Food Star of the Week – Cranberry

In tribute to the soon upcoming Thanksgiving day, I thought it would be appropriate to discuss that infamous holiday berry, the cranberry! Not only does the cranberry boast a wonderful nutrient profile with claims as an extremely potent antioxidant, cranberries add a wonderful tart and sweet punch to a number of food dishes.

A glossy, scarlet red, very tart berry, the cranberry belongs to the same genus as the blueberry, Vaccinium. (Both berries also belong to the food family called Ericaceae, also known as the heath or heather family.) Like blueberries, cranberries can still be found growing as wild shrubs in northern Europe, Asia, and North America. When cultivated, however, cranberries are grown on low trailing vines atop vast sandy bogs. The variety cultivated commercially in the northern United States and southern Canada, the American cranberry, produces a larger berry than the European variety.
So, why is the cranberry so nutritionally awesome?  Let’s take a look.

For starters, not only is the cranberry an excellent source of naturally occurring Vitamin C and fiber, this bright red berry is also a phytonutrient super star.  The phytonutrients found in the cranberry are known for their antioxidant, anti-inflammatory, and anti-cancer properties, and in a number of documented cases, the results have been quite impressive. As we discuss the health benefits of the cranberry, its important to note that one will attain the most health benefit in eating the berry in its whole form. Unfortunately, the cranberry is most commonly consumed in a juice state which is typically produced by adding generous amounts of sugar. The juice alone will simply not provide the cranberry’s full phytonutrient power.  As I’ve mentioned multiple times over, specifically for fruits and sweet vegetables, consuming the juice alone is not nearly as effective as eating the whole fruit itself. The reason for this is simple.  Both the juice and whole food contain natural sugar. But when you ingest the whole food, you are also consuming significant amounts of fiber which slows down digestion and the rate at which the sugar is absorbed int the bloodstream.  From a nutritional standpoint, our overall focus is to keep blood sugar level and reduce the number of sugar spikes throughout the day. Also, natural cranberry juice is much more tart and less palatable than the Oceanspray or other commercial varieties found in your typical supermarket. I never advocate purchasing a commercially produced juice, even if the outside label states “natural” or “no sugar added”. There is one exception to this rule, however, in regard to the cranberry.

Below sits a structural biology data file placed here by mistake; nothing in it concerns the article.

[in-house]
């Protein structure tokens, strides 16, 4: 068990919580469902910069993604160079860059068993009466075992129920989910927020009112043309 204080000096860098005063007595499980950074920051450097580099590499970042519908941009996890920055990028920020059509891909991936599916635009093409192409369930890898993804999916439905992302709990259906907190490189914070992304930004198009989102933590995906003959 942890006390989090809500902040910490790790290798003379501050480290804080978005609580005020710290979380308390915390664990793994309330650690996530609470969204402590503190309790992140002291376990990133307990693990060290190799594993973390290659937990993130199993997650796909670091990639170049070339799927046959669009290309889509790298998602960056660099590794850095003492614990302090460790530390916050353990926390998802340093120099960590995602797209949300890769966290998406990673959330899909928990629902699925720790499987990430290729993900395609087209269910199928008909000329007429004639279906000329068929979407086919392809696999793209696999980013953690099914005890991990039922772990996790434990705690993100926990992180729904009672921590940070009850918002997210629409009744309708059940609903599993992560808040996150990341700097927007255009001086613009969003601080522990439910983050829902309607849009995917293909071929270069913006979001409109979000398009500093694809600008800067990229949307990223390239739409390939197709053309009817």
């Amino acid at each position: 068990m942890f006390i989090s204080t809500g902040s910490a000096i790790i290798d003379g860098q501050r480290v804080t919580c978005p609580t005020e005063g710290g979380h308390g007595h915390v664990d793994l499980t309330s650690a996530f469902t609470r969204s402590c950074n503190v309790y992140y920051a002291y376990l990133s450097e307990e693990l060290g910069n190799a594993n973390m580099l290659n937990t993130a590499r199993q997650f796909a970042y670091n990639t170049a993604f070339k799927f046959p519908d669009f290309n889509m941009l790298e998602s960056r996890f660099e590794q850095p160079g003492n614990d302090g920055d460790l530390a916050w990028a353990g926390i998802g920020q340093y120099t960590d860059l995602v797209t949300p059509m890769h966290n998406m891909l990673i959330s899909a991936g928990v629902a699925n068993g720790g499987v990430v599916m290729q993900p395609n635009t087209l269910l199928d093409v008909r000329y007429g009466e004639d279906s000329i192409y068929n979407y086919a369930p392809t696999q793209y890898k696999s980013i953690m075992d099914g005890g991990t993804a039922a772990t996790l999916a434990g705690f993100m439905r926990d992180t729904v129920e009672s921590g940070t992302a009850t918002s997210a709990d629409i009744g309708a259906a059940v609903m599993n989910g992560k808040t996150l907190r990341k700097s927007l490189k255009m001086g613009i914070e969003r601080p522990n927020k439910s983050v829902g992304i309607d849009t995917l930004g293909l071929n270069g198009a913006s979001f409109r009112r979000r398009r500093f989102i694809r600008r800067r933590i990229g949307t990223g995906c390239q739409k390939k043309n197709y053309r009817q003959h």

For centuries now, scientists have advocated for the use of cranberry juice in the treatment of UTI (urinary tract infection). A compelling new clinical trial shows that a prescription drug for the prevention of urinary tract infections (UTIs) had a “very limited advantage” over  cranberry extract. And the use of the pharmaceutical came at a cost — a “marked reduction” in antibiotic resistance among the study participants.  I find these results not at all surprising as time and time again, we attempt to emulate the healing power of food in pill form, with limited results and a slew of adverse reactions. Urinary tract infections are responsible for nearly 8.3 million doctor visits every year, making them the second most common type of infection in the body, so this certainly isn’t a small issue. You want to look for a juice which is preferably organic, fresh-pressed, non-concentrated with no added preservatives, sugars or additives. Drink 2 ounces every 4 hours to see results.

So, we know that the cranberry is not only nutritious but that it can help the body heal in a number of ways, as well.  We also understand that with limited exception, we should always attempt to consume the whole berry and not simply its juice. So, how do we incorporate the fresh cranberry into every day foods? Here are a few tips:

  1. Salads
  2. Salsas
  3. Relishes
  4. Sauces
  5. Dressings
  6. Teas
  7. Add cranberries to any recipe for an extra taste of sweet and tart: chicken, lamb, or even Thanksgiving stuffing!

Check back for a few tantalizing recipes and when it comes to the cranberry – get creative! When you nourish your body, you nourish your mind and your soul – don’t forget to nourish your loved ones too!

Related articles

4 thoughts on “Food Star of the Week – Cranberry

Leave a Reply